I’ve been thinking very similarly along these lines for six months or more, but with a particular slant at journalistic enterprises. I’ve specifically been considering what would happen if small local newspapers and other journalistic outlets were running IndieWeb-esque platforms for their local communities. This would potentially help to moderate and encourage local conversations and consumption of local grown content and journalism and potentially improve the toxicity of general social media or massive issues like those that Facebook is facing with genocidal effects of their platform in Myanmar where they didn’t have any local presence or moderation much less people in-house who had language capabilities to even begin to deal with these issues. This type of mission could better empower entities to improve both local journalism by binding it to a different substrate as a financial model  and fix many of the issues we see with social media simultaneously.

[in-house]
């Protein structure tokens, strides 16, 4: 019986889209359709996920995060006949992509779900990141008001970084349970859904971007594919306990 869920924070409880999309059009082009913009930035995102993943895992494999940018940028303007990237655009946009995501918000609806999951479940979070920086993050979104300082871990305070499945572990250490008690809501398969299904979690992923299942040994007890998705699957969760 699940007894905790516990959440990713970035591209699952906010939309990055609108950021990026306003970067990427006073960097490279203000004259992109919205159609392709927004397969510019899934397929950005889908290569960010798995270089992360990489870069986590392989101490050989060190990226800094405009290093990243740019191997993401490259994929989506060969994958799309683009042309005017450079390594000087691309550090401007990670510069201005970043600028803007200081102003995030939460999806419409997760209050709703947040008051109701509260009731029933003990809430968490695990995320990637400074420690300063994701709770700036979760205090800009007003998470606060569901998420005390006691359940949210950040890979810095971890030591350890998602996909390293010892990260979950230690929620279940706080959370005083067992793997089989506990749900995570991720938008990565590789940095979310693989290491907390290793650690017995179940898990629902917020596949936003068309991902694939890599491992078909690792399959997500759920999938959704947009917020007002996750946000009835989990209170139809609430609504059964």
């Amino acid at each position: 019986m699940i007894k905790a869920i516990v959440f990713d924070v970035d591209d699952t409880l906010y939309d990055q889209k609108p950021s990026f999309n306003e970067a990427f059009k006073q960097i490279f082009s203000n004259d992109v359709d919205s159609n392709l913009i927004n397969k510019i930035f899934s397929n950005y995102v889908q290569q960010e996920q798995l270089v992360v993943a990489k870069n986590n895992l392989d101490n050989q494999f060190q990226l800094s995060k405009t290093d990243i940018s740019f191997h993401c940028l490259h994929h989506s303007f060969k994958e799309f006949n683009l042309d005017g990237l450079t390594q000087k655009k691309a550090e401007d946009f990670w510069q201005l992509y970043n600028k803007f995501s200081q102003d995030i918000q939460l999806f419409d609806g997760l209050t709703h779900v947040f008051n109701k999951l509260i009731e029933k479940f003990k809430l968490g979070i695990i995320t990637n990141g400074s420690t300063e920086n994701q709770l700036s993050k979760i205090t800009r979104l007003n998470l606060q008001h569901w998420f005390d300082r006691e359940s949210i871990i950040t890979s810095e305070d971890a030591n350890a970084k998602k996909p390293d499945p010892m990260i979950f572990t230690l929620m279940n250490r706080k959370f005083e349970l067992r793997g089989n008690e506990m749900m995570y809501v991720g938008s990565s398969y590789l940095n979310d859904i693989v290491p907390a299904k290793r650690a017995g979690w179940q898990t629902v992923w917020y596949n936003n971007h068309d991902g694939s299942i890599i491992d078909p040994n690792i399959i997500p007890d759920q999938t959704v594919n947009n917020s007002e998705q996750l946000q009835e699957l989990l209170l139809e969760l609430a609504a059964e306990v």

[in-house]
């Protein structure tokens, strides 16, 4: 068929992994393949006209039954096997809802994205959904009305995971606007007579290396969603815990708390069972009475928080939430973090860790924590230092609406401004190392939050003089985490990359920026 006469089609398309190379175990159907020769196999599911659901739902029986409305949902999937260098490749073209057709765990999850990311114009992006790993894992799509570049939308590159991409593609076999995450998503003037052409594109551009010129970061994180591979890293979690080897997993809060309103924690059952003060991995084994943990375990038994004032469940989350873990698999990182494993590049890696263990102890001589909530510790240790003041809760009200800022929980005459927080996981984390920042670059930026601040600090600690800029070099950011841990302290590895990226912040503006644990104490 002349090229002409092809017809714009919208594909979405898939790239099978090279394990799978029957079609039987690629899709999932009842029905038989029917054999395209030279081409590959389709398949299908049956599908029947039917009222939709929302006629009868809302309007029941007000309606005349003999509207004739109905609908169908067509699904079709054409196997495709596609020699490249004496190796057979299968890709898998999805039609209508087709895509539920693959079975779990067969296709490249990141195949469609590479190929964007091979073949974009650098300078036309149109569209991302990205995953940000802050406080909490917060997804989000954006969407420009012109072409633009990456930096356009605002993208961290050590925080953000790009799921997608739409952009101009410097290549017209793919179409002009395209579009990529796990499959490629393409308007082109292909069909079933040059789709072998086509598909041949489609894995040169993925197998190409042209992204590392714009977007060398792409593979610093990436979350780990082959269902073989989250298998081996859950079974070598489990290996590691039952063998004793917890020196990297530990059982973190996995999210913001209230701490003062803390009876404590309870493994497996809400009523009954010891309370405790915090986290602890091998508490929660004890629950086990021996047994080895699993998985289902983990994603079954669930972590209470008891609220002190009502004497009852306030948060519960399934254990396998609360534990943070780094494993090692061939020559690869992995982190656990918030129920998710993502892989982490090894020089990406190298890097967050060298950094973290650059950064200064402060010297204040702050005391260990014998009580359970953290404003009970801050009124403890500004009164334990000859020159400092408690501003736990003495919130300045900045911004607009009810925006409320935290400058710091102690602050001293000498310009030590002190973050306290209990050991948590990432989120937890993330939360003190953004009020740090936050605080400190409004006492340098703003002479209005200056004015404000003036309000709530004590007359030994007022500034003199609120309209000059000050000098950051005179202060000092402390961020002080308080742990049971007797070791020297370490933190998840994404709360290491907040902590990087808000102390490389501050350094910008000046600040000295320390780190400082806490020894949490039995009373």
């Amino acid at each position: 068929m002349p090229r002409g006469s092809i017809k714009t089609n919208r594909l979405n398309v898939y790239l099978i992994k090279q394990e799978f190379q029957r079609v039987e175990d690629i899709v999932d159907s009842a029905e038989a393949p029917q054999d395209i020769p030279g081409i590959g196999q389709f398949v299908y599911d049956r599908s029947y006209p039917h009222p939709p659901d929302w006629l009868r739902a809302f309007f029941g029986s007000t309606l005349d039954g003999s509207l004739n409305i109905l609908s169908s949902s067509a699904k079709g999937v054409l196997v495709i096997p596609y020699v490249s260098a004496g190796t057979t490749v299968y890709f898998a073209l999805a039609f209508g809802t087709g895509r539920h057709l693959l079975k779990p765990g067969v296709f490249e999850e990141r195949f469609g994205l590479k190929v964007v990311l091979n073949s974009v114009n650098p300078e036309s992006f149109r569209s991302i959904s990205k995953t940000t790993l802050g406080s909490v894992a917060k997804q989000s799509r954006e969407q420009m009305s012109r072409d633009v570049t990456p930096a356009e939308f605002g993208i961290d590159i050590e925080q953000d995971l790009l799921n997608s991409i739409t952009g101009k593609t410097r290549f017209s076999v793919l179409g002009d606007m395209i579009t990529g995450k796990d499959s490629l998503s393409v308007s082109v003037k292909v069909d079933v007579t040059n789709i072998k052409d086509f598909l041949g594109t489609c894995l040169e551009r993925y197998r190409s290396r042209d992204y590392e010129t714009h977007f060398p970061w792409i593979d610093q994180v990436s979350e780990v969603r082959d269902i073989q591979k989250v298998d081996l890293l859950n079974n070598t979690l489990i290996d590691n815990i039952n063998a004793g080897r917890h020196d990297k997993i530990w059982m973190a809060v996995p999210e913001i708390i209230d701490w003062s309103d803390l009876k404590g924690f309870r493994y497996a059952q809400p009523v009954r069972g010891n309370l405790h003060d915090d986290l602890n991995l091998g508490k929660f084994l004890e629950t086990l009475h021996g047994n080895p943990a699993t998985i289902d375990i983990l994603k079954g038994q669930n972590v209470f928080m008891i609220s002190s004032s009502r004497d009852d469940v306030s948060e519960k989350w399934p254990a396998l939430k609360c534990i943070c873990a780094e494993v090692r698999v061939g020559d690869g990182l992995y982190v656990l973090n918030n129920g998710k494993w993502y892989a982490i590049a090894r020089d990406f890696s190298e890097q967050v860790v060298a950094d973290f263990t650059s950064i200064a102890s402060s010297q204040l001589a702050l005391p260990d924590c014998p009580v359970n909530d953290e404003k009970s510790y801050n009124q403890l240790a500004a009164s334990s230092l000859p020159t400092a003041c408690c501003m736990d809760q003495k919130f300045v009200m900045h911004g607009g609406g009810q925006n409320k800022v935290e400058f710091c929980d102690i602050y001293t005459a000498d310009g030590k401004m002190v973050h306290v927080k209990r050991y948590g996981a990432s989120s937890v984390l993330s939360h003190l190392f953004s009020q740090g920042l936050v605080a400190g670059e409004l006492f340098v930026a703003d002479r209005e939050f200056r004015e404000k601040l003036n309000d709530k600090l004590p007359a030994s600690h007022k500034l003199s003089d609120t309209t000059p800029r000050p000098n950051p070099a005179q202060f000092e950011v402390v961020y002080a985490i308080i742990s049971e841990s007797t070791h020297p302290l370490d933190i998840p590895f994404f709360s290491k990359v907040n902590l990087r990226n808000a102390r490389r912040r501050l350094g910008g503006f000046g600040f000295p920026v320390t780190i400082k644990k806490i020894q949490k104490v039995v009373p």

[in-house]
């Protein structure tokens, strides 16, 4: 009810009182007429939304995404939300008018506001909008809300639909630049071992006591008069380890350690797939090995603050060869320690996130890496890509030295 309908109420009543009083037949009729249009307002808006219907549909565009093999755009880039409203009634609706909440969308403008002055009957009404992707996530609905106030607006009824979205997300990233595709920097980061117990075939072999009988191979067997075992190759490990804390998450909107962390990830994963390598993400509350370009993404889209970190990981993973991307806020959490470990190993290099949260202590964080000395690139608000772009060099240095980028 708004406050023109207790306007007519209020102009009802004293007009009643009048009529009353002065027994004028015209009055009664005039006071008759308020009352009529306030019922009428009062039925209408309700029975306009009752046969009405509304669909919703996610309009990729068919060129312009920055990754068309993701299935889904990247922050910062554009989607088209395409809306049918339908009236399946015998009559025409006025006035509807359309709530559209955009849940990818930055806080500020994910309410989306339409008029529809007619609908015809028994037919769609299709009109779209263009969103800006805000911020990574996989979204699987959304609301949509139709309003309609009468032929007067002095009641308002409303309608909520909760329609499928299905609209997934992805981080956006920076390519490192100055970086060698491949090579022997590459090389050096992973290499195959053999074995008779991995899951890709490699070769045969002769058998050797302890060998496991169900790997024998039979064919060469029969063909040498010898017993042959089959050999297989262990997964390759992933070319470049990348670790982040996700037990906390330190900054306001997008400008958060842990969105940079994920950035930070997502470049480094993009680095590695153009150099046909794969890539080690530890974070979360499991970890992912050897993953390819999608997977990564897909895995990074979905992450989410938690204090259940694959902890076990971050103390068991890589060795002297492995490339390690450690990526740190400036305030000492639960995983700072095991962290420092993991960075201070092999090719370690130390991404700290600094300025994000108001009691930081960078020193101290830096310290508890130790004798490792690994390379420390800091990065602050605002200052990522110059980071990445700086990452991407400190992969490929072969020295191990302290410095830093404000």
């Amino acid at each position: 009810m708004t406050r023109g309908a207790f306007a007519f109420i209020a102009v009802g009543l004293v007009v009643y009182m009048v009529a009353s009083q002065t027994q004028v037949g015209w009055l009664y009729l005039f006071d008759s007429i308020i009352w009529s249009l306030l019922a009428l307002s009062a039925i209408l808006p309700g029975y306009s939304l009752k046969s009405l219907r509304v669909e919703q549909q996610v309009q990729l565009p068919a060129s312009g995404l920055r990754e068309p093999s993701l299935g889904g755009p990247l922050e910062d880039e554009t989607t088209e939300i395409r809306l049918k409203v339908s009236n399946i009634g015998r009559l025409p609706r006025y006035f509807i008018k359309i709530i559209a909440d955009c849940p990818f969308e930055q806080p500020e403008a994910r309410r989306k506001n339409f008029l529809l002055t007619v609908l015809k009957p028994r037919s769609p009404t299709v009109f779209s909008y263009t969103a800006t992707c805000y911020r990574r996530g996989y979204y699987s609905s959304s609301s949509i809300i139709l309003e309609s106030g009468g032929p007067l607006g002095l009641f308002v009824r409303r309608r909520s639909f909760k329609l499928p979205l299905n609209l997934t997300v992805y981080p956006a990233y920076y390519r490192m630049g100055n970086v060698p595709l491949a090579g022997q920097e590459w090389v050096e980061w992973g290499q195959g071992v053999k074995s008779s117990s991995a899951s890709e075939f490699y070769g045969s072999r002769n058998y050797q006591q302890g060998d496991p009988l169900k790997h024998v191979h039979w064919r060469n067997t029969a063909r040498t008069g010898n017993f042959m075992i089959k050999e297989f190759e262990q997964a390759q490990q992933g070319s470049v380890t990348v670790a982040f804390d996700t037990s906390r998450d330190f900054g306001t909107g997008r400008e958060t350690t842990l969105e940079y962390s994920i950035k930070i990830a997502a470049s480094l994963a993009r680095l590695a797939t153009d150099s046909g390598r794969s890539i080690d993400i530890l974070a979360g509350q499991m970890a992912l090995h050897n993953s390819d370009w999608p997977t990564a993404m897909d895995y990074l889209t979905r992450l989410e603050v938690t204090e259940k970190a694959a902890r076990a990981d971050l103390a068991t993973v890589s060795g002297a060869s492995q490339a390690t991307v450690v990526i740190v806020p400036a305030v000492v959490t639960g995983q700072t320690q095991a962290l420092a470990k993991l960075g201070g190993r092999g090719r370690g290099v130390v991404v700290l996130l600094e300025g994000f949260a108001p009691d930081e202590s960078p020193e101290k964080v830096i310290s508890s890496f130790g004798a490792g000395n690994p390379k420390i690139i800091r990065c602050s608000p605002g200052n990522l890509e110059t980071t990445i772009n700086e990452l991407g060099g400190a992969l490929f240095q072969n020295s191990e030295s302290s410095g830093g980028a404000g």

This general idea also isn’t too dissimilar from Greg McVerry’s idea of having local libraries allow patrons to “check out” (aka set up) their own domains and social presences/identities using their library cards.